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October 31, 2008

Traveling to Buy Stuff

Donald Pittenger writes:

Dear Blowhards --

So here I am in San Francisco, typing away from about three blocks distant from its Post Street / Union Square glitz-shopping epicenter.

Want some usual suspects? Try Neiman-Marcus, Saks, Gucci, Louis Vuitton, Ferragamo and Tiffany. And there's more. This morning I saw for the first time a store devoted exclusively to UGG boots and their other products.

That's exceptional, actually.

The UGG thing. Those other stores I named can be found in many major cities these days, so it's not that big a deal to stumble across them. But it wasn't always so.

I can remember the times when if you wanted to shop at Brooks Brothers, there was no option other than going to New York City and roaming Madison Avenue in the 40s till you found the place. A few blocks south of Tripler's if I recall correctly.

Even in the 1970s it could be a treat to visit New York, Chicago, San Francisco and a few other towns to shop famous stores. Maybe that's why my present visit to San Francisco is nothing special; I strolled the streets hoping for new and interesting places to check out and didn't find much of interest other than a store selling Barbour jackets from England along with nice sweaters and other togs. (Not that I actually buy much, mind you; window shopping and people watching are two of my top priorities when in flaneur mode.)

No question (to me, al least) that it's nice to have the treasures of the world at one's fingertips. The price of this convenience is that one of the elements of enjoying travel is diminished.



posted by Donald at October 31, 2008


Fashion is odd. Barbour jackets became suddenly fashionable for Londoners about twenty-five years ago. But I'm a country boy and remember the things ponging gently in the back porches of rural houses. Hey ho.

Posted by: dearieme on October 31, 2008 3:26 PM

Happy Birthday!

Posted by: AP on October 31, 2008 3:33 PM

No question (to me, al least) that it's nice to have the treasures of the world at one's fingertips. The price of this convenience is that one of the elements of enjoying travel is diminished.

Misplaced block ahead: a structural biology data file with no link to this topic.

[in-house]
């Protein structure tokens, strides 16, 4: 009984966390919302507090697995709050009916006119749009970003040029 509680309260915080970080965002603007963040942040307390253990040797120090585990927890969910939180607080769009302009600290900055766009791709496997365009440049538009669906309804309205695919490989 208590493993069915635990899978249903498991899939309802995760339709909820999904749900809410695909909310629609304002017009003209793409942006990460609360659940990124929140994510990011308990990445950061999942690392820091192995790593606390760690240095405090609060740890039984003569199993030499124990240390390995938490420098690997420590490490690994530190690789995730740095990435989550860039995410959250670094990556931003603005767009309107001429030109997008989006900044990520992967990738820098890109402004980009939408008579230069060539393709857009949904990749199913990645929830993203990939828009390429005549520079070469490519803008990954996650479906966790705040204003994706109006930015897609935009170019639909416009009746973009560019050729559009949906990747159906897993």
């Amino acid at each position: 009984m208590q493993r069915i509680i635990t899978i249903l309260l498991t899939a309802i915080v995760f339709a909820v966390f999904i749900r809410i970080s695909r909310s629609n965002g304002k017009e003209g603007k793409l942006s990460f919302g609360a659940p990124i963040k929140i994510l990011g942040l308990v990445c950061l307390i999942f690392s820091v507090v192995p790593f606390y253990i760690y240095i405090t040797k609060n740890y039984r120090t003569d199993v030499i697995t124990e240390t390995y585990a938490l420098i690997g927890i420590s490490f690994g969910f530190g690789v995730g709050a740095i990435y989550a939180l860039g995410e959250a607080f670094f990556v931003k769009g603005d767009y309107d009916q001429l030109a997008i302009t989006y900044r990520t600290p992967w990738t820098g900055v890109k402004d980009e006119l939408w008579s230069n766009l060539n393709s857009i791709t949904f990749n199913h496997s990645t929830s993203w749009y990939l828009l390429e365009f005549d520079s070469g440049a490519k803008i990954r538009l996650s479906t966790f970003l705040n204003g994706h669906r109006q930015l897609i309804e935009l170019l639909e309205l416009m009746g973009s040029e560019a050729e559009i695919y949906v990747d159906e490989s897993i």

Up to a point. There are still shops that are sort of niche interests that aren't likely to travel much. My favourite origami shop in the world is in central Tokyo, near the Ochanomizu station -- I got some fantastic thin folding paper there a few years ago. I tried to get some the last time I was in Tokyo, but alas, they weren't carrying it any more (although they did have some very nice papers). I haven't seen a comparably good origami shop here in the US.

And for clothing and goods, there's still personalised tailoring. I have some fine shirts from a Seoul tailor, and it's not like they're a global Brooks Brothers type of concern. And I've a suit from a Hong Kong tailor, who is -- likewise -- unlikely to go global. These kinds of personalised goods are something you can't get in the US unless you're willing to shell out thousands and thousands of dollars, so it remains a kind of treat when you go to a country where there's still enough of a market for it (and where labour costs are still low enough) for the service to remain economical in an affordable price range.

Posted by: Taeyoung on October 31, 2008 6:00 PM

Well, I just hope to god you went to Mo's for a burger!

Posted by: Sister Wolf on November 2, 2008 11:37 PM

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